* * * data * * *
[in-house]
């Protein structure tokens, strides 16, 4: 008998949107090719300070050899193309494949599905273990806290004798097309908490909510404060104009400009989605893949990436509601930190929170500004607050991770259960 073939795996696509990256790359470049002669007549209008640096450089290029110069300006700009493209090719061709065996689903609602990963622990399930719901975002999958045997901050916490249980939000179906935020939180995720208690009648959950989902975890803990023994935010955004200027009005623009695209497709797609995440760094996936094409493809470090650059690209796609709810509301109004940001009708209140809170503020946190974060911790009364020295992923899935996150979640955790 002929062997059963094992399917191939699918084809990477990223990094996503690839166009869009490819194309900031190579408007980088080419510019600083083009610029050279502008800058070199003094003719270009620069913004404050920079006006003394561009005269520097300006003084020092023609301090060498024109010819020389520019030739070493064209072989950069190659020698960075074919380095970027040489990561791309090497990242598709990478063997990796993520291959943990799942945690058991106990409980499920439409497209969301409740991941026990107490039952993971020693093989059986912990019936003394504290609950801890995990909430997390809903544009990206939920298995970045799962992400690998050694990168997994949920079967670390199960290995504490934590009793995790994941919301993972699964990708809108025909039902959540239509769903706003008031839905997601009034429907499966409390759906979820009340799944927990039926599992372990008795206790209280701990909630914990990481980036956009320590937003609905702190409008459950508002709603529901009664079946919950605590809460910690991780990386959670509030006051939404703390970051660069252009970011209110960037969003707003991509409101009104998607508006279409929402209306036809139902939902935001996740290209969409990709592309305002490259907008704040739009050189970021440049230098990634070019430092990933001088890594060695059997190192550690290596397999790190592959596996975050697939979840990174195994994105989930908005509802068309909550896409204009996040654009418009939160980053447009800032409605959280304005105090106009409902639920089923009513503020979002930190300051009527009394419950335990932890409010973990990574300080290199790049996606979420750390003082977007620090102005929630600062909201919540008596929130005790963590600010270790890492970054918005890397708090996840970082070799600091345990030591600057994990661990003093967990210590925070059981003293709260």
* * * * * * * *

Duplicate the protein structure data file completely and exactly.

[in-house]
């Protein structure tokens, strides 16, 4: 008998949107090719300070050899193309494949599905273990806290004798097309908490909510404060104009400009989605893949990436509601930190929170500004607050991770259960 073939795996696509990256790359470049002669007549209008640096450089290029110069300006700009493209090719061709065996689903609602990963622990399930719901975002999958045997901050916490249980939000179906935020939180995720208690009648959950989902975890803990023994935010955004200027009005623009695209497709797609995440760094996936094409493809470090650059690209796609709810509301109004940001009708209140809170503020946190974060911790009364020295992923899935996150979640955790 002929062997059963094992399917191939699918084809990477990223990094996503690839166009869009490819194309900031190579408007980088080419510019600083083009610029050279502008800058070199003094003719270009620069913004404050920079006006003394561009005269520097300006003084020092023609301090060498024109010819020389520019030739070493064209072989950069190659020698960075074919380095970027040489990561791309090497990242598709990478063997990796993520291959943990799942945690058991106990409980499920439409497209969301409740991941026990107490039952993971020693093989059986912990019936003394504290609950801890995990909430997390809903544009990206939920298995970045799962992400690998050694990168997994949920079967670390199960290995504490934590009793995790994941919301993972699964990708809108025909039902959540239509769903706003008031839905997601009034429907499966409390759906979820009340799944927990039926599992372990008795206790209280701990909630914990990481980036956009320590937003609905702190409008459950508002709603529901009664079946919950605590809460910690991780990386959670509030006051939404703390970051660069252009970011209110960037969003707003991509409101009104998607508006279409929402209306036809139902939902935001996740290209969409990709592309305002490259907008704040739009050189970021440049230098990634070019430092990933001088890594060695059997190192550690290596397999790190592959596996975050697939979840990174195994994105989930908005509802068309909550896409204009996040654009418009939160980053447009800032409605959280304005105090106009409902639920089923009513503020979002930190300051009527009394419950335990932890409010973990990574300080290199790049996606979420750390003082977007620090102005929630600062909201919540008596929130005790963590600010270790890492970054918005890397708090996840970082070799600091345990030591600057994990661990003093967990210590925070059981003293709260």